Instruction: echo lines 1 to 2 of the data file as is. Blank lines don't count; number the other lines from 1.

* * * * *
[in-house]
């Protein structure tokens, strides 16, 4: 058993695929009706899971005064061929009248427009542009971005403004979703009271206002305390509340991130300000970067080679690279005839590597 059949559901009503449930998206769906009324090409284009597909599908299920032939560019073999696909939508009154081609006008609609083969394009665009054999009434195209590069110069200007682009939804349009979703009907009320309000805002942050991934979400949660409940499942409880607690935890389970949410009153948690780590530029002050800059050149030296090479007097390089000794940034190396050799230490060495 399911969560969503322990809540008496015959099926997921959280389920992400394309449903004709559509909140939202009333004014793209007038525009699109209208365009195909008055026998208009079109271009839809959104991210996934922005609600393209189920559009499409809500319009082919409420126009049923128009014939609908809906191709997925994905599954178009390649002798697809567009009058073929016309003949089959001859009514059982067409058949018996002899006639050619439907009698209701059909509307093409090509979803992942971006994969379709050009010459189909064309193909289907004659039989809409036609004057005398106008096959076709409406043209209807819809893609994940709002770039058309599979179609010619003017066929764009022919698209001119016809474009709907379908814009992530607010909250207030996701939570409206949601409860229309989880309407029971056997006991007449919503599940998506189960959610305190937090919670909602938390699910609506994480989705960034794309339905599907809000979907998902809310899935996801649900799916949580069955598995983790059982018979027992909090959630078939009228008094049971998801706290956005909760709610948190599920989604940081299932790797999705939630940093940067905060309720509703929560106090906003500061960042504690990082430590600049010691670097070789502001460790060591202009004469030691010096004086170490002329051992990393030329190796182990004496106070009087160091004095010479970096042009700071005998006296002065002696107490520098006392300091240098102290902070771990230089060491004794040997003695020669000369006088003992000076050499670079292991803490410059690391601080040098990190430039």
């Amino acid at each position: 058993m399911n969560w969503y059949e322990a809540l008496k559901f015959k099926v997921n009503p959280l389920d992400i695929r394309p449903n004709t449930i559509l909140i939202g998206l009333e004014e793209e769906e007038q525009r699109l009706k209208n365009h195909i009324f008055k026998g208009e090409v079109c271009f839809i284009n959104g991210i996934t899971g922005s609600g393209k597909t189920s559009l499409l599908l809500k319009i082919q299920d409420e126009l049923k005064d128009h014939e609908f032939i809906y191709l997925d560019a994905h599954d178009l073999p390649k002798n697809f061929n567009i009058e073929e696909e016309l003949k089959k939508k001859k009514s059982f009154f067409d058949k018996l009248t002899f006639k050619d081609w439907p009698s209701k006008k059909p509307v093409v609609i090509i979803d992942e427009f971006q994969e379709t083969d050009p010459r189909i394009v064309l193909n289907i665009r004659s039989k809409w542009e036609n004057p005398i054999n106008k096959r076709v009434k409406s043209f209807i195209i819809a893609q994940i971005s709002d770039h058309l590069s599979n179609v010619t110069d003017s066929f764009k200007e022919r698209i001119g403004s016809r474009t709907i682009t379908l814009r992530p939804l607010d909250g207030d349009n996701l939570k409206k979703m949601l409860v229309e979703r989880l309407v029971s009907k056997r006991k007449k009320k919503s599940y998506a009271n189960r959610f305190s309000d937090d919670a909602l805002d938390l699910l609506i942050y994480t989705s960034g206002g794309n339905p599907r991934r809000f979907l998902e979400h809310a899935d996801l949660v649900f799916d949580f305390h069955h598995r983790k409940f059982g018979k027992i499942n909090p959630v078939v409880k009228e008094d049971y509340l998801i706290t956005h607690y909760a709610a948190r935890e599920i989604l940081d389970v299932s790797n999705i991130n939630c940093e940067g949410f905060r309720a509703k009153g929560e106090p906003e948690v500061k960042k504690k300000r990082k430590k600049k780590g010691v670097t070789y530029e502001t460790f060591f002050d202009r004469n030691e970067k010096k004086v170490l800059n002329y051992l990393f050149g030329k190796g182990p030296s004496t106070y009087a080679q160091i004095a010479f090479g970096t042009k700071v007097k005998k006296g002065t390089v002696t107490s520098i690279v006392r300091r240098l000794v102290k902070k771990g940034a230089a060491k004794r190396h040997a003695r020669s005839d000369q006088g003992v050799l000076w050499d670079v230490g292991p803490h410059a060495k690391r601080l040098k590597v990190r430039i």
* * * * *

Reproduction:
[in-house]
């Protein structure tokens, strides 16, 4: 058993695929009706899971005064061929009248427009542009971005403004979703009271206002305390509340991130300000970067080679690279005839590597 059949559901009503449930998206769906009324090409284009597909599908299920032939560019073999696909939508009154081609006008609609083969394009665009054999009434195209590069110069200007682009939804349009979703009907009320309000805002942050991934979400949660409940499942409880607690935890389970949410009153948690780590530029002050800059050149030296090479007097390089000794940034190396050799230490060495 399911969560969503322990809540008496015959099926997921959280389920992400394309449903004709559509909140939202009333004014793209007038525009699109209208365009195909008055026998208009079109271009839809959104991210996934922005609600393209189920559009499409809500319009082919409420126009049923128009014939609908809906191709997925994905599954178009390649002798697809567009009058073929016309003949089959001859009514059982067409058949018996002899006639050619439907009698209701059909509307093409090509979803992942971006994969379709050009010459189909064309193909289907004659039989809409036609004057005398106008096959076709409406043209209807819809893609994940709002770039058309599979179609010619003017066929764009022919698209001119016809474009709907379908814009992530607010909250207030996701939570409206949601409860229309989880309407029971056997006991007449919503599940998506189960959610305190937090919670909602938390699910609506994480989705960034794309339905599907809000979907998902809310899935996801649900799916949580069955598995983790059982018979027992909090959630078939009228008094049971998801706290956005909760709610948190599920989604940081299932790797999705939630940093940067905060309720509703929560106090906003500061960042504690990082430590600049010691670097070789502001460790060591202009004469030691010096004086170490002329051992990393030329190796182990004496106070009087160091004095010479970096042009700071005998006296002065002696107490520098006392300091240098102290902070771990230089060491004794040997003695020669000369006088003992000076050499670079292991803490410059690391601080040098990190430039």